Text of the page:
Palm oil is used in many food and cosmetic products and has been championed as a source of green sustainable fuel. It is a huge part of the export revenue for countries such as Indonesia and Malaysia. However, there is significant concern worldwide about its sustainable credentials.
The massive expansion of oil palm over tropical forest and bog land has had significant impacts both on large species such as orangutans as well as countless other species of tropical plants, invertebrates, birds, mammals and reptiles by destroying large tracts of natural habitat. The growth of the plantation economy also impacts heavily on local communities which traditionally relied on forest resources and who do not necessarily benefit from industrial government-driven schemes.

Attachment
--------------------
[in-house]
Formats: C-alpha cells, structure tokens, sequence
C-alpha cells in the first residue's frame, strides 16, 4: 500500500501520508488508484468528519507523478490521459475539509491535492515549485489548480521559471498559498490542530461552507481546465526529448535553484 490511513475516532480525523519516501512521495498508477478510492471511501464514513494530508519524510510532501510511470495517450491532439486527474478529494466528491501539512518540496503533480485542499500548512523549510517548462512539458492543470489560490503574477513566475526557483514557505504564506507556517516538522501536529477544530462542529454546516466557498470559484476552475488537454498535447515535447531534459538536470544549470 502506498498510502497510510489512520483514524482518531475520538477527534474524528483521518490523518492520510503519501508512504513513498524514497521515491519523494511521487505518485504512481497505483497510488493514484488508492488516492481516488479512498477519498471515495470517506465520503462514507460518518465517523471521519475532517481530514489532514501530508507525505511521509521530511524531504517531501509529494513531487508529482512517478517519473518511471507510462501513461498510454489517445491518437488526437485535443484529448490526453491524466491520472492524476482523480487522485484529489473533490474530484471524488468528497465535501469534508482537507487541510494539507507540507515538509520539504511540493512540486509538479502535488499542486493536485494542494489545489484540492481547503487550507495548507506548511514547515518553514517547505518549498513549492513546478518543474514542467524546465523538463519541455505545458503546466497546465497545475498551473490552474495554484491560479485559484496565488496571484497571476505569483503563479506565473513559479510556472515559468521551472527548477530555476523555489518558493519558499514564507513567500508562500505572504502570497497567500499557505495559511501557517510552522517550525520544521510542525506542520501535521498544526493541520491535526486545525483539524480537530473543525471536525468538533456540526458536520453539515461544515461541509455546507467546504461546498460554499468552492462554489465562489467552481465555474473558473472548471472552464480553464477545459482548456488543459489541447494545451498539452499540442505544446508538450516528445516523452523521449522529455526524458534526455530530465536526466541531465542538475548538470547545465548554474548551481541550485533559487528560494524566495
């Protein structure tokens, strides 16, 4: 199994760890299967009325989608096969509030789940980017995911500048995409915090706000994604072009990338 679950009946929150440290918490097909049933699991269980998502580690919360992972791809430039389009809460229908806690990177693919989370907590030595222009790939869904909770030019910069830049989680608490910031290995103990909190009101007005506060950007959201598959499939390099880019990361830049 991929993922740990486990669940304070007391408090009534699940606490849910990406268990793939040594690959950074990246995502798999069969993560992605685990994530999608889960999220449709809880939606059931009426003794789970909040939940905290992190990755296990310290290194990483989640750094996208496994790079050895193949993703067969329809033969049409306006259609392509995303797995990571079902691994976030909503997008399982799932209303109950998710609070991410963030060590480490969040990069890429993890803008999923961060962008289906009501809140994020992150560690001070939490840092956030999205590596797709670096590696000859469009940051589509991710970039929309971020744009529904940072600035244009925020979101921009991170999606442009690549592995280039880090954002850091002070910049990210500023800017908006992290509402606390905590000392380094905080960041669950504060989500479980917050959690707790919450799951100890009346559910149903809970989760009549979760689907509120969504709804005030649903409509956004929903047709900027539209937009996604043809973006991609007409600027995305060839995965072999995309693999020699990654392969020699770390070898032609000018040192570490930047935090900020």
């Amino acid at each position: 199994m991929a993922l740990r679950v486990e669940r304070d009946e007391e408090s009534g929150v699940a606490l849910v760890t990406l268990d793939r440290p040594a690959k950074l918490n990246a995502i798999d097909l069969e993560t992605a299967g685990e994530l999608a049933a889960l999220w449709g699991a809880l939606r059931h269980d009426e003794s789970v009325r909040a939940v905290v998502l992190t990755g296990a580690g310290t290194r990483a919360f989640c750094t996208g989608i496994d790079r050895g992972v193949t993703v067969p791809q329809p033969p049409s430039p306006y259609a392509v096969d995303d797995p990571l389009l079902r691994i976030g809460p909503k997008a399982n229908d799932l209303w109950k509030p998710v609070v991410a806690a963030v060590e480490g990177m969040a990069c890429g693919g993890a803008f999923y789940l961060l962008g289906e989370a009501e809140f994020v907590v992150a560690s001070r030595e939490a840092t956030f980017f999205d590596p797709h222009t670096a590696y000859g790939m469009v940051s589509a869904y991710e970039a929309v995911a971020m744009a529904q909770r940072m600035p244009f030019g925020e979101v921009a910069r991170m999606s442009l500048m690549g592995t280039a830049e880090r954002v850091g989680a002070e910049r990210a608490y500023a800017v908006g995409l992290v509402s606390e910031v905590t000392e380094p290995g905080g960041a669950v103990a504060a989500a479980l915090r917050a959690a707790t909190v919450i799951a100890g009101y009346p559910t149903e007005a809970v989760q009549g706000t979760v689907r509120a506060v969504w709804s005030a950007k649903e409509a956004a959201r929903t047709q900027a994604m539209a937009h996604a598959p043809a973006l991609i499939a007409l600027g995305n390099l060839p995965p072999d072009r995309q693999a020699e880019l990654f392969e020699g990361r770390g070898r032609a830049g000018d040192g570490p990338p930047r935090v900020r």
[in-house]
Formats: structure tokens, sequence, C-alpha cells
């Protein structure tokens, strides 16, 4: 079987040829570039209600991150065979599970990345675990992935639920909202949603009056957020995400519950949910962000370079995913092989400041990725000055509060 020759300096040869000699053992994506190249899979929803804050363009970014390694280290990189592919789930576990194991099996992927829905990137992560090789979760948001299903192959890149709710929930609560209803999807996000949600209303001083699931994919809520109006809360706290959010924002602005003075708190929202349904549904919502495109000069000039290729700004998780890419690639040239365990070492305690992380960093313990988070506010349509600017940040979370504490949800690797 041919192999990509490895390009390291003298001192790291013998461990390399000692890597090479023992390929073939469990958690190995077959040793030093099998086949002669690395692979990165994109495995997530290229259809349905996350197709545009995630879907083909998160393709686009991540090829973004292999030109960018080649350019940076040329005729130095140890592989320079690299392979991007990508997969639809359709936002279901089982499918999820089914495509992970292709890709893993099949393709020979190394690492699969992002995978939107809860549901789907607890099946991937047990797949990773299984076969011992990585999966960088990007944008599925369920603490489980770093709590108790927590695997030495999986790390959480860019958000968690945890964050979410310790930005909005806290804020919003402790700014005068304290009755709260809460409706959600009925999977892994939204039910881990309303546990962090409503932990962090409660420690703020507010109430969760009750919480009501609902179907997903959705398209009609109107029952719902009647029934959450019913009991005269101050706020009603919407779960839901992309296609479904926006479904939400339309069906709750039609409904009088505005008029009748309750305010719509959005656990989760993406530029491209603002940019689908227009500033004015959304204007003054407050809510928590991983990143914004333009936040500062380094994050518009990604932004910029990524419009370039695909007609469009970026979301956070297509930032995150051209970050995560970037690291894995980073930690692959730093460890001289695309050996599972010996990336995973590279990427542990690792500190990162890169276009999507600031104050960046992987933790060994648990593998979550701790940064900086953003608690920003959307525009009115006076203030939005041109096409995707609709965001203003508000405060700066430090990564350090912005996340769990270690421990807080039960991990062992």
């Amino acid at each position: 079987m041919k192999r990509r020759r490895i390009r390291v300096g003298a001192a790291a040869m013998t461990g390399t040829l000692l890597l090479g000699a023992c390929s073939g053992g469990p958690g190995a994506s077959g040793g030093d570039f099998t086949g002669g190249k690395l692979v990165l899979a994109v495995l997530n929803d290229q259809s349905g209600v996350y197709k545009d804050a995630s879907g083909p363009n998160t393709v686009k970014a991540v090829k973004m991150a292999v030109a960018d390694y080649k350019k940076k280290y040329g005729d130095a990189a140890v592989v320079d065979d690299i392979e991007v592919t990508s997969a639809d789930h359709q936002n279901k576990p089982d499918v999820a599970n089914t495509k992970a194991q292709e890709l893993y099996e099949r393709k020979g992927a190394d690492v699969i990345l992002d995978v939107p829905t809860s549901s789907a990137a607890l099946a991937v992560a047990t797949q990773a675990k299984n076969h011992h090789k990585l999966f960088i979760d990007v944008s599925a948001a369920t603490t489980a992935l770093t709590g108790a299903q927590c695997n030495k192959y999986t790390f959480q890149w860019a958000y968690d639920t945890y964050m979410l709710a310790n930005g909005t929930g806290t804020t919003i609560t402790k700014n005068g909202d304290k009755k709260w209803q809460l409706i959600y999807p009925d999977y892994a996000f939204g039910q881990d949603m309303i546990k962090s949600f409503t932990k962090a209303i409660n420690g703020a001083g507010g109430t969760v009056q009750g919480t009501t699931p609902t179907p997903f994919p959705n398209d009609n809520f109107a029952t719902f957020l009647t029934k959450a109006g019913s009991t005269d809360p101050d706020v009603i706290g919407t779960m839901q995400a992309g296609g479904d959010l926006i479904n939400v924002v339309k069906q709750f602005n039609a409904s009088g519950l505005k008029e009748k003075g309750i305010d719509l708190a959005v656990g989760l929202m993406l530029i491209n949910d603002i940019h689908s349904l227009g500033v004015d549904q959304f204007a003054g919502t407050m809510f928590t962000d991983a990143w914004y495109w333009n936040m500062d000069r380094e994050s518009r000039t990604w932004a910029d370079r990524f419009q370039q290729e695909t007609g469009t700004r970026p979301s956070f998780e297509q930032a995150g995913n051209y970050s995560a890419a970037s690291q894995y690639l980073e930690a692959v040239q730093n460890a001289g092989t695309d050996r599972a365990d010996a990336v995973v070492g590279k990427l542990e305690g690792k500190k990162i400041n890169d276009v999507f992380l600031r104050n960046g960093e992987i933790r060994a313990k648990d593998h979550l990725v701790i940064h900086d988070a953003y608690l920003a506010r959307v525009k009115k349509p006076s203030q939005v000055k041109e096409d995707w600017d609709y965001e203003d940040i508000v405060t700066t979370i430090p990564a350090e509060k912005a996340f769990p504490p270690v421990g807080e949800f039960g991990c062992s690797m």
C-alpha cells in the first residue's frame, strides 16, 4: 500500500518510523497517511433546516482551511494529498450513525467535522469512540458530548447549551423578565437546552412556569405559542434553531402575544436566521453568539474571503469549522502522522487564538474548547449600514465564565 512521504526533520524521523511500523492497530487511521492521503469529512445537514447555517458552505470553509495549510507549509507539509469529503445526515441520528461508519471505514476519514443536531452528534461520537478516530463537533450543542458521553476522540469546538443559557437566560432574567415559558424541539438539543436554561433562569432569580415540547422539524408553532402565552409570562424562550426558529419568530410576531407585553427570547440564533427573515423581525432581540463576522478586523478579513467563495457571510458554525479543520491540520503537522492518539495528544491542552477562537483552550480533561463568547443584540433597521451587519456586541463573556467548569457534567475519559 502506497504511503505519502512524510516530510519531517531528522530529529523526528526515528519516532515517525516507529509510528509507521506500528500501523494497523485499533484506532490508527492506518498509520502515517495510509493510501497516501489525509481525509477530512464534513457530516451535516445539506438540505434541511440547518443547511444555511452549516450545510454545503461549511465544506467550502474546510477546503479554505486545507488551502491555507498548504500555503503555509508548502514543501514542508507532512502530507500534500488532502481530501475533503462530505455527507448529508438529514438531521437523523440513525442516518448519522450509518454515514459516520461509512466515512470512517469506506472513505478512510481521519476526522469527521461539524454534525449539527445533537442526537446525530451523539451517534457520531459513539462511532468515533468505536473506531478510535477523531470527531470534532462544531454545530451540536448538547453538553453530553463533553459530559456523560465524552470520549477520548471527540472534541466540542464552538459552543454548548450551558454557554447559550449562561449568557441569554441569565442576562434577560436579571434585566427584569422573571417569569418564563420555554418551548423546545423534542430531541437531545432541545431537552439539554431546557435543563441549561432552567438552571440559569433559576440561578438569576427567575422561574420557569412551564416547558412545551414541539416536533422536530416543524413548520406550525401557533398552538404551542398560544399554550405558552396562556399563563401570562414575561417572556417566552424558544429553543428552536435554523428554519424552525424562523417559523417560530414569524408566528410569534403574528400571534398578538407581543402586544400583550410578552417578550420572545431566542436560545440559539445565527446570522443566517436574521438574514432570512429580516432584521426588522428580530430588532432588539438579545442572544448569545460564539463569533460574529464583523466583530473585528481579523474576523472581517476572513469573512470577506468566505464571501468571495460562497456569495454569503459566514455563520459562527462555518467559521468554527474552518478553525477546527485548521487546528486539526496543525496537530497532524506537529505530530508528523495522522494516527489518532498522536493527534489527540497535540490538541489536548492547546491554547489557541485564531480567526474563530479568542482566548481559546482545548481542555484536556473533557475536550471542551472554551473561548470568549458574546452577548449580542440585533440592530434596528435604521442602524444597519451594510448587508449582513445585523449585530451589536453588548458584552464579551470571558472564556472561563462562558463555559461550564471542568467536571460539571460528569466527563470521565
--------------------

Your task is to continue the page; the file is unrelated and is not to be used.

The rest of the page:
Moreover, its cradle-to-grave credential as a ‘green’ fuel is very questionable, and many researchers believe that the standing forest which the plantations replace are important carbon sinks, so that overall – given the high production, processing and transport costs of the oil – retaining the forest and continuing to use fossil fuel might be more effective in reducing carbon emissions, at least in the short-term anyway.
Dr Robert Bloomfield, IYB-UK/Natural History Museum, London